Exposure and Risk
Several factors can be involved in the increased risk for heart disease. These factors can include health, lifestyle, and environment. High levels of air pollution have been linked to decreases in lung function and increases in heart attacks. High levels of air pollution directly affect people with asthma and other types of lung or heart disease, according to the U.S. Environmental Protection Agency (EPA) Air Quality Index. Overall air quality has improved in the last 20 years, but urban areas are still a concern. The elderly and children are especially vulnerable to the effects of air pollution.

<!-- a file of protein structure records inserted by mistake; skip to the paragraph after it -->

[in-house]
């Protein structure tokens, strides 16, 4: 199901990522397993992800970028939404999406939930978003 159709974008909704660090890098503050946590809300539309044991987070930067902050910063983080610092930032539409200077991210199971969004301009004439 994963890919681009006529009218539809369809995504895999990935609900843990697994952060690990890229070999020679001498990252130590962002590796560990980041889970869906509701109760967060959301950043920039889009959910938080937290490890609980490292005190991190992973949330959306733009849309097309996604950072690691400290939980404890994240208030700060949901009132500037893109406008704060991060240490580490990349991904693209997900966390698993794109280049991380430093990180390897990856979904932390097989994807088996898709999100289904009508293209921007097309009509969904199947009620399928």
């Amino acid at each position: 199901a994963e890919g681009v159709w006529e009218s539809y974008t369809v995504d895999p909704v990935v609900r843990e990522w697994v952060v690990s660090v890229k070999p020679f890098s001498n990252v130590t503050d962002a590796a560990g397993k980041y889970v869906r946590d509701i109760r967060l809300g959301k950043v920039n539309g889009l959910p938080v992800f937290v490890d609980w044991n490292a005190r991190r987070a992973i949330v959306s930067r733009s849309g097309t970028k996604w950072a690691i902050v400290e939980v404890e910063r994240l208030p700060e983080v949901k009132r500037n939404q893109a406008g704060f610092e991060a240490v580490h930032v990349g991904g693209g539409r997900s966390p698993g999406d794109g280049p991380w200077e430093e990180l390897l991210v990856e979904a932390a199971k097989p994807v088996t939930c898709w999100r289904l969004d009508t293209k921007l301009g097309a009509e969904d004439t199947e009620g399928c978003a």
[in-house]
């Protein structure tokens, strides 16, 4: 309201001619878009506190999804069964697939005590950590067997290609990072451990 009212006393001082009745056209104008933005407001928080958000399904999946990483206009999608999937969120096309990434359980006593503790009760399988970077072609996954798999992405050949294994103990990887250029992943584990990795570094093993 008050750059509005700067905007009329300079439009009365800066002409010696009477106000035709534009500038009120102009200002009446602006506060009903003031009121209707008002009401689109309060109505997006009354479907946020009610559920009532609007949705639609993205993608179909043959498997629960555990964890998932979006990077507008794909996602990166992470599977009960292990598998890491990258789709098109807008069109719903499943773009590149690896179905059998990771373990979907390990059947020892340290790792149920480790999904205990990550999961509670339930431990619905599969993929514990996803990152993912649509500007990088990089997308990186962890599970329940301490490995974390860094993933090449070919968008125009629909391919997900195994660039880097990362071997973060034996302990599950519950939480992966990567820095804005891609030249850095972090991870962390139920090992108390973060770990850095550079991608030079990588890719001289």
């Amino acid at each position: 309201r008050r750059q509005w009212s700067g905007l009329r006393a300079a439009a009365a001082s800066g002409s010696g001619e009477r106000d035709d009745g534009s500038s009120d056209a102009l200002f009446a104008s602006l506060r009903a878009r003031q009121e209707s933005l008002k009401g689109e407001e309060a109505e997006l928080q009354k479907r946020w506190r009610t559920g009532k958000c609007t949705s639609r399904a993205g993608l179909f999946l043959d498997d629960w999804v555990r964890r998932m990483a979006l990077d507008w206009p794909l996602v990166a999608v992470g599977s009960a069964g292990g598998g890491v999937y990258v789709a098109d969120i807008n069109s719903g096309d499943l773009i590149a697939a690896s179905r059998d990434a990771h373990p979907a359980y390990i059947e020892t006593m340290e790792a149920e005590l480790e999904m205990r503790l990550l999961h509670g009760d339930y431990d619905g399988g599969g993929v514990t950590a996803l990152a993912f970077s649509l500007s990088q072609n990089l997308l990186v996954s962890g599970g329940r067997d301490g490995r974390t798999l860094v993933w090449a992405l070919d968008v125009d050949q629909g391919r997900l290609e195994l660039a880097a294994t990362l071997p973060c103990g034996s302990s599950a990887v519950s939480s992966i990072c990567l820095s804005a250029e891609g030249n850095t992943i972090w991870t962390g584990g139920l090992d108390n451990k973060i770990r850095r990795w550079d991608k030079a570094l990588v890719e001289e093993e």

The level of environmental risk for heart attacks depends on several factors:
- the amount of pollution in the air,
- a person's exposure to the air pollution, and
- overall health.
Other risks include conditions and behavioral factors, such as:
- high blood cholesterol levels,
- high blood pressure,
- exposure to tobacco smoke,
- poor diet,
- physical inactivity,
- obesity, and
- drinking too much alcohol.
Heart disease can run in a family. Genetic factors likely play some role in high blood pressure, heart disease, and other health conditions. However, people with a family history of heart disease likely share common environments and risk factors that may increase their risk.
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